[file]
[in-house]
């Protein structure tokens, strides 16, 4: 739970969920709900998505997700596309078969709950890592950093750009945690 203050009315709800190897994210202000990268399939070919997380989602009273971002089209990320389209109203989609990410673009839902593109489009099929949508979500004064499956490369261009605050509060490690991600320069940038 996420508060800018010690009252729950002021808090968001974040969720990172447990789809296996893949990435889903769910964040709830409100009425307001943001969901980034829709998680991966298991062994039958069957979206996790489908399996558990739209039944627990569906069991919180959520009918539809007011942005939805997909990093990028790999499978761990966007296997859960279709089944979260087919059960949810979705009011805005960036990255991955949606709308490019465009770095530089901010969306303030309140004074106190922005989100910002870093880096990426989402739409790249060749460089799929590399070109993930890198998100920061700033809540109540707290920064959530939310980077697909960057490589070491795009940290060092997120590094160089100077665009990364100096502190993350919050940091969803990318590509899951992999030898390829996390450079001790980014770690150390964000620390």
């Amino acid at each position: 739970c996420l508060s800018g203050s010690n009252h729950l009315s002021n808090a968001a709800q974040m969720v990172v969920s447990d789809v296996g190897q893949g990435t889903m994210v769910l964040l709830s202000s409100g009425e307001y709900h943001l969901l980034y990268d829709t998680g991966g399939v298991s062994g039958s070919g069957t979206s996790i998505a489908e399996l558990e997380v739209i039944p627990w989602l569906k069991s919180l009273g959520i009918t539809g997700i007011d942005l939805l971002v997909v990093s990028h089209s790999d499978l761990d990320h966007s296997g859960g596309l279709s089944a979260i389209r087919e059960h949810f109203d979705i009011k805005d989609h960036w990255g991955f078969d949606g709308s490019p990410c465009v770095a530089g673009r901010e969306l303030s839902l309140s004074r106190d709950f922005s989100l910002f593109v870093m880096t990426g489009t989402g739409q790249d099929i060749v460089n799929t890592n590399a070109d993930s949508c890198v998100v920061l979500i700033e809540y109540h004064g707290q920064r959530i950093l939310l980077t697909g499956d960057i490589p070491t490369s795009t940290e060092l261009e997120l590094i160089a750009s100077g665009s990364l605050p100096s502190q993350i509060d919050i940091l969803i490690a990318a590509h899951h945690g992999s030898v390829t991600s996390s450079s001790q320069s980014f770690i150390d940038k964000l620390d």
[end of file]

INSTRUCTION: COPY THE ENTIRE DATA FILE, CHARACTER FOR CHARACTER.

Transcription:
[in-house]
């Protein structure tokens, strides 16, 4: 739970969920709900998505997700596309078969709950890592950093750009945690 203050009315709800190897994210202000990268399939070919997380989602009273971002089209990320389209109203989609990410673009839902593109489009099929949508979500004064499956490369261009605050509060490690991600320069940038 996420508060800018010690009252729950002021808090968001974040969720990172447990789809296996893949990435889903769910964040709830409100009425307001943001969901980034829709998680991966298991062994039958069957979206996790489908399996558990739209039944627990569906069991919180959520009918539809007011942005939805997909990093990028790999499978761990966007296997859960279709089944979260087919059960949810979705009011805005960036990255991955949606709308490019465009770095530089901010969306303030309140004074106190922005989100910002870093880096990426989402739409790249060749460089799929590399070109993930890198998100920061700033809540109540707290920064959530939310980077697909960057490589070491795009940290060092997120590094160089100077665009990364100096502190993350919050940091969803990318590509899951992999030898390829996390450079001790980014770690150390964000620390």
């Amino acid at each position: 739970c996420l508060s800018g203050s010690n009252h729950l009315s002021n808090a968001a709800q974040m969720v990172v969920s447990d789809v296996g190897q893949g990435t889903m994210v769910l964040l709830s202000s409100g009425e307001y709900h943001l969901l980034y990268d829709t998680g991966g399939v298991s062994g039958s070919g069957t979206s996790i998505a489908e399996l558990e997380v739209i039944p627990w989602l569906k069991s919180l009273g959520i009918t539809g997700i007011d942005l939805l971002v997909v990093s990028h089209s790999d499978l761990d990320h966007s296997g859960g596309l279709s089944a979260i389209r087919e059960h949810f109203d979705i009011k805005d989609h960036w990255g991955f078969d949606g709308s490019p990410c465009v770095a530089g673009r901010e969306l303030s839902l309140s004074r106190d709950f922005s989100l910002f593109v870093m880096t990426g489009t989402g739409q790249d099929i060749v460089n799929t890592n590399a070109d993930s949508c890198v998100v920061l979500i700033e809540y109540h004064g707290q920064r959530i950093l939310l980077t697909g499956d960057i490589p070491t490369s795009t940290e060092l261009e997120l590094i160089a750009s100077g665009s990364l605050p100096s502190q993350i509060d919050i940091l969803i490690a990318a590509h899951h945690g992999s030898v390829t991600s996390s450079s001790q320069s980014f770690i150390d940038k964000l620390d």